Retuning home from this pleasant visit, the “fun” began. Chuckling up the steep three floors to the hotel’s parking garage, my car sputtered, spat fumes, and finally DIED ten feet from the top! …. At first it stood still…. My heart jumped into my throat… moments later we began the perilous roll backwards… NO BRAKES! (It is a notorious fact that Henry Ford’s clever Rocky Mountain brakes work extremely well rolling forward but NOT backwards!
It was a moment of pure terror… Memories flashed back to four years ago when Erica and I started to slide backwards on a hairpin turn on Smuggler’s Notch, the steepest mountain pass in Vermont….
Just before we were about to start a roller-coaster ride down the three floors of the garage and almost certain disaster, my daughter Jessica, who was the designated map-reader for the day, had the instantaneous reflex to grab my airplane chuck, jump out of the car and plant it under the back wheel, stopping the car’s free-fall roll… Saved one more time!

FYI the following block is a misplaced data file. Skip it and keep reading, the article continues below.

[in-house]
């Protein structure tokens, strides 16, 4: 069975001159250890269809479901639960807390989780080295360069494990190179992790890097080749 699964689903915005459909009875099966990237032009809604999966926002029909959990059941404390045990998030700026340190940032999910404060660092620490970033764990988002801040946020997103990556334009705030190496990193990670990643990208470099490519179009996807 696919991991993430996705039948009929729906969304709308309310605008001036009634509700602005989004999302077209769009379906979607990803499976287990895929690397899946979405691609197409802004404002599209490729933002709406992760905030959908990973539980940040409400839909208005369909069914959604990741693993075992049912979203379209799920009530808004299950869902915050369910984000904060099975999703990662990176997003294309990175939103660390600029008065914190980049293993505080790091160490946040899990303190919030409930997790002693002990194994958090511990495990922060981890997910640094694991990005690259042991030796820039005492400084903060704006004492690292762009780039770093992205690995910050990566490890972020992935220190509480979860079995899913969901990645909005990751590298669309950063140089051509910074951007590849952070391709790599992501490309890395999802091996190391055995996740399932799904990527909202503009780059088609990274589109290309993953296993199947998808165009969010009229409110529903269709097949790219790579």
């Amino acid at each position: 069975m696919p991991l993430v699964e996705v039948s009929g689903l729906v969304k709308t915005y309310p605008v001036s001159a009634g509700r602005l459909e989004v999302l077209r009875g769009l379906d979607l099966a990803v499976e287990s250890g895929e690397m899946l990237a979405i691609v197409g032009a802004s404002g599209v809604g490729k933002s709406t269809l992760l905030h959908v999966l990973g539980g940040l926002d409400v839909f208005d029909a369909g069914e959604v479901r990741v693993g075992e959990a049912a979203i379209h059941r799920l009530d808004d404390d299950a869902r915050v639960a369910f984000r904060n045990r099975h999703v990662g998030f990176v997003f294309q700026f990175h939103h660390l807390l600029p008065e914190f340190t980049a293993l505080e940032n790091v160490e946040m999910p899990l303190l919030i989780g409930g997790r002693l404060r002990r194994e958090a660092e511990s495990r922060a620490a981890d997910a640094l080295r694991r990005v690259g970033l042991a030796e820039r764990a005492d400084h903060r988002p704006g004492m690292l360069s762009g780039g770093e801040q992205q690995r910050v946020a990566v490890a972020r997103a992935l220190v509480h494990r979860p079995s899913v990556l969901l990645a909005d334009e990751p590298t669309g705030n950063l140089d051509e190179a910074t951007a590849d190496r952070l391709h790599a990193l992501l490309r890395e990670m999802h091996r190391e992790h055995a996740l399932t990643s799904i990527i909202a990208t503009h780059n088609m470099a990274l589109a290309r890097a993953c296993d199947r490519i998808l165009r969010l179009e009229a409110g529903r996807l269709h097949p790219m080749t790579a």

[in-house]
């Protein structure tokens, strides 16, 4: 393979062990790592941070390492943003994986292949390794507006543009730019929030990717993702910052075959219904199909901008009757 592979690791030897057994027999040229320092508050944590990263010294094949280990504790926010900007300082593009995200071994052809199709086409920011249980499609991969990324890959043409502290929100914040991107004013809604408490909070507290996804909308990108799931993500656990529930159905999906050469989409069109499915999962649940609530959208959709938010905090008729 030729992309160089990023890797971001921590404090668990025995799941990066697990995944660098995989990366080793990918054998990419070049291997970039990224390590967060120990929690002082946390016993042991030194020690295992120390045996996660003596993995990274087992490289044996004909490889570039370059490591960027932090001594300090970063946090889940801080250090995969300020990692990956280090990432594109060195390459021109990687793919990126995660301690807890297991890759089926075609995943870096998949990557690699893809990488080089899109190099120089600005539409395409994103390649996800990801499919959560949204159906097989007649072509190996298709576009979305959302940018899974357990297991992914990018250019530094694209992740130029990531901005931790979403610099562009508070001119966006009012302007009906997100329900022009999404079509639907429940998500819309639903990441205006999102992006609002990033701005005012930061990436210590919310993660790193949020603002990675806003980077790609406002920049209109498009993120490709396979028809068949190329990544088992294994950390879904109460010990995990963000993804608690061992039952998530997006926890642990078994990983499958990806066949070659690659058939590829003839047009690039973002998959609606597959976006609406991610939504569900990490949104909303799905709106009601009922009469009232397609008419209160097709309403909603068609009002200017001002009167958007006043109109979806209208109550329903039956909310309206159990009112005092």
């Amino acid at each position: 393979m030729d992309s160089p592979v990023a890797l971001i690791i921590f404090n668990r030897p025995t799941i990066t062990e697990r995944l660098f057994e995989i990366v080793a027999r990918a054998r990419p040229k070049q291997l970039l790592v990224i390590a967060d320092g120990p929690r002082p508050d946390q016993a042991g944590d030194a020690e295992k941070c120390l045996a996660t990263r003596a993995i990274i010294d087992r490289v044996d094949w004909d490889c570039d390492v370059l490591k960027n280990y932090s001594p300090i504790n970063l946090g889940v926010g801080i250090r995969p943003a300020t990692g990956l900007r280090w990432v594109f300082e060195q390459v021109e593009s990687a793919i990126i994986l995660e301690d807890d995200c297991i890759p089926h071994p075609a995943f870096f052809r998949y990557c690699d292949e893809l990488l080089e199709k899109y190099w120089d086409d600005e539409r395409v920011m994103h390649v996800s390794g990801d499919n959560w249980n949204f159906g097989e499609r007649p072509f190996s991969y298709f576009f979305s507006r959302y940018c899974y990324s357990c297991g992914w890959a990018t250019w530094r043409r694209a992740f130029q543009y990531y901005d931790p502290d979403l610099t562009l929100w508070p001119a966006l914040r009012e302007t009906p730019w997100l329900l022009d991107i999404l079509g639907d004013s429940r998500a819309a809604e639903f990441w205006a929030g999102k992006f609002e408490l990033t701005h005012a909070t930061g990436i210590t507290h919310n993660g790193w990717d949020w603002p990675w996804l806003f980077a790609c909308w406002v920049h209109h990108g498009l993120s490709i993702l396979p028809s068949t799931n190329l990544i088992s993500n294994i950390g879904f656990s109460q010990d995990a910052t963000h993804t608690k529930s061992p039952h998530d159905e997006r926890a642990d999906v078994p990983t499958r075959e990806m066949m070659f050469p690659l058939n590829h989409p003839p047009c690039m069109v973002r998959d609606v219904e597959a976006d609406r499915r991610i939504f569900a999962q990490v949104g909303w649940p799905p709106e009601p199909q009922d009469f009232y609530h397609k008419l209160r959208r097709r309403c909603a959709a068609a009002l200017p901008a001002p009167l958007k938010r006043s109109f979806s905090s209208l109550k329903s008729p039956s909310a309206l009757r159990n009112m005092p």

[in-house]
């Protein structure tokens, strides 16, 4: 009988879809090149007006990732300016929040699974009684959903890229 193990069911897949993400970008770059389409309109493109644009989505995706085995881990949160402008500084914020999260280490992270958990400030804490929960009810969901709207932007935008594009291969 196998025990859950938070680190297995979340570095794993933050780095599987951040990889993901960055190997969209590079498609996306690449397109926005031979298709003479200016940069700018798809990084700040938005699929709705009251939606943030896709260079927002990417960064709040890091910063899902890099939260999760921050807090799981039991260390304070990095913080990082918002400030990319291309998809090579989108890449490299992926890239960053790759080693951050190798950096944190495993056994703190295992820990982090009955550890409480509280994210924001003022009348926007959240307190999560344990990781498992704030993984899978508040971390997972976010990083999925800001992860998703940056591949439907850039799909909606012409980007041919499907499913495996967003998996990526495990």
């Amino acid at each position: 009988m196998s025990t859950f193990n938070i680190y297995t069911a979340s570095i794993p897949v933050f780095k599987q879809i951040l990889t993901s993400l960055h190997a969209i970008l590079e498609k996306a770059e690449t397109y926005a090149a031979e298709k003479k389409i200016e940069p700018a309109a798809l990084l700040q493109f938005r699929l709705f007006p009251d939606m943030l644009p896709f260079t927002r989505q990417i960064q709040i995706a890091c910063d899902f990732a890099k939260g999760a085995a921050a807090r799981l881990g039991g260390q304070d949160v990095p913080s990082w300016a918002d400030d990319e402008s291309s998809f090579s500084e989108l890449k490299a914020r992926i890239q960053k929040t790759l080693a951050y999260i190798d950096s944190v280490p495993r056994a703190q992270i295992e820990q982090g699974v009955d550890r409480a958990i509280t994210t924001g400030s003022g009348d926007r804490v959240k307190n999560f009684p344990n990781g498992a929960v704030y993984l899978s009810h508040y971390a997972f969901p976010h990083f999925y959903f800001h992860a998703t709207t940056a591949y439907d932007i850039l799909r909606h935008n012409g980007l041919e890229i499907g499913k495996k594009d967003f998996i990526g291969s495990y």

Again, Doug came to the rescue and crawled under the car to determine that I had worn out the driving band, a mysterious strap of Teflon that propels the car forward in low gear. This was serious. He managed to tighten it enough to drive the last ten feet up to our designated parking area… that was it. The “Lizzie” could go no further.
Doug to the rescue once again - note the chuck behind the back wheel... it stopped our roller-coaster ride down the garage ramp
Doug adjusting his tools - note the roller-coaster ramp to the bottom
When things get desperate, there is always a guardian angel! This time he came in the form of Adam Hubacz… a dedicated Model T mechanic, who lived some eighty miles north near the New Hampshire border. Adam had worked on my car before and I persuaded him to drive down to Foxwoods and replace the worn-out band. He arrived at 10 PM and started to take the engine apart. Chris stood by and took gory photos of the process reminiscent of Gray’s Anatomy. Hours past midnight the final blow fell: I had burned out the internal drive-drum… No repair could be affected without the complete removal of the engine. The only solution was to tow the car to Adam’s farm in North Brookfield, Massachusetts, where it now rests and awaits his patient skill on “T” time.
Doug's dog could care less - She just enjoyed the ride!